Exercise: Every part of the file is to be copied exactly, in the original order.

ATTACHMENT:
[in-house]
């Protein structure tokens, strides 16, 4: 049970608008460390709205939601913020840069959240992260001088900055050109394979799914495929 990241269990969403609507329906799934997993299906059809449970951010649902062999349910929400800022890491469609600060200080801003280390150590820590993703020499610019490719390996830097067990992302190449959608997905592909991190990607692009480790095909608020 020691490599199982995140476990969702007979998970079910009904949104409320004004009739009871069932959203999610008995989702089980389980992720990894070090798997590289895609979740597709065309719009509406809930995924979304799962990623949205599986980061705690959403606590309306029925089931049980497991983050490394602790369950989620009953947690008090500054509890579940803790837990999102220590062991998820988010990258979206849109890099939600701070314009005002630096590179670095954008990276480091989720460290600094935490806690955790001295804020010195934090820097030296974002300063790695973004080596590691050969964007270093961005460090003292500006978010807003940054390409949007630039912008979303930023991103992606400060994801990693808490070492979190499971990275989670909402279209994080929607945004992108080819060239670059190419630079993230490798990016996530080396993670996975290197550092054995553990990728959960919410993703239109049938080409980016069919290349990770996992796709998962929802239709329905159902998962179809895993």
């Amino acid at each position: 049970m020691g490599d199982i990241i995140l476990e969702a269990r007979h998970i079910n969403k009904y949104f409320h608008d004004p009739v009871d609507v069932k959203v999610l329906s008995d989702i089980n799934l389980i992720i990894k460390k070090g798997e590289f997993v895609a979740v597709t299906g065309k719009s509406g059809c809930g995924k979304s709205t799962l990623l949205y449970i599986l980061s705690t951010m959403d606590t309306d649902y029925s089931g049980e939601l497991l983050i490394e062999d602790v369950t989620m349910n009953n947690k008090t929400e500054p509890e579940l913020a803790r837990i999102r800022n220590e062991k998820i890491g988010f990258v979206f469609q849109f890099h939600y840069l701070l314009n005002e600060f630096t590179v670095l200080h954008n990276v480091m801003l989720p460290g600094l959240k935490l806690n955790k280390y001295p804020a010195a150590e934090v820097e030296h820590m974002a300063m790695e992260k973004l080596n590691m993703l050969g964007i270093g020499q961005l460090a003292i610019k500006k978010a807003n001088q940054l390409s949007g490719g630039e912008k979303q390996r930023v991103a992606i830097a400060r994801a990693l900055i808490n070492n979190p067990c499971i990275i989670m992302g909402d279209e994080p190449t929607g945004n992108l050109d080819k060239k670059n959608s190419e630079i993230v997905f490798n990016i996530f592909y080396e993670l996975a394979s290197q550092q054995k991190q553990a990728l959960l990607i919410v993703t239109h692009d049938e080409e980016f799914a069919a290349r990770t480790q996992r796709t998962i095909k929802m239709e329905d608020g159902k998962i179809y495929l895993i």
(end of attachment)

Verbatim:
[in-house]
């Protein structure tokens, strides 16, 4: 049970608008460390709205939601913020840069959240992260001088900055050109394979799914495929 990241269990969403609507329906799934997993299906059809449970951010649902062999349910929400800022890491469609600060200080801003280390150590820590993703020499610019490719390996830097067990992302190449959608997905592909991190990607692009480790095909608020 020691490599199982995140476990969702007979998970079910009904949104409320004004009739009871069932959203999610008995989702089980389980992720990894070090798997590289895609979740597709065309719009509406809930995924979304799962990623949205599986980061705690959403606590309306029925089931049980497991983050490394602790369950989620009953947690008090500054509890579940803790837990999102220590062991998820988010990258979206849109890099939600701070314009005002630096590179670095954008990276480091989720460290600094935490806690955790001295804020010195934090820097030296974002300063790695973004080596590691050969964007270093961005460090003292500006978010807003940054390409949007630039912008979303930023991103992606400060994801990693808490070492979190499971990275989670909402279209994080929607945004992108080819060239670059190419630079993230490798990016996530080396993670996975290197550092054995553990990728959960919410993703239109049938080409980016069919290349990770996992796709998962929802239709329905159902998962179809895993």
């Amino acid at each position: 049970m020691g490599d199982i990241i995140l476990e969702a269990r007979h998970i079910n969403k009904y949104f409320h608008d004004p009739v009871d609507v069932k959203v999610l329906s008995d989702i089980n799934l389980i992720i990894k460390k070090g798997e590289f997993v895609a979740v597709t299906g065309k719009s509406g059809c809930g995924k979304s709205t799962l990623l949205y449970i599986l980061s705690t951010m959403d606590t309306d649902y029925s089931g049980e939601l497991l983050i490394e062999d602790v369950t989620m349910n009953n947690k008090t929400e500054p509890e579940l913020a803790r837990i999102r800022n220590e062991k998820i890491g988010f990258v979206f469609q849109f890099h939600y840069l701070l314009n005002e600060f630096t590179v670095l200080h954008n990276v480091m801003l989720p460290g600094l959240k935490l806690n955790k280390y001295p804020a010195a150590e934090v820097e030296h820590m974002a300063m790695e992260k973004l080596n590691m993703l050969g964007i270093g020499q961005l460090a003292i610019k500006k978010a807003n001088q940054l390409s949007g490719g630039e912008k979303q390996r930023v991103a992606i830097a400060r994801a990693l900055i808490n070492n979190p067990c499971i990275i989670m992302g909402d279209e994080p190449t929607g945004n992108l050109d080819k060239k670059n959608s190419e630079i993230v997905f490798n990016i996530f592909y080396e993670l996975a394979s290197q550092q054995k991190q553990a990728l959960l990607i919410v993703t239109h692009d049938e080409e980016f799914a069919a290349r990770t480790q996992r796709t998962i095909k929802m239709e329905d608020g159902k998962i179809y495929l895993i």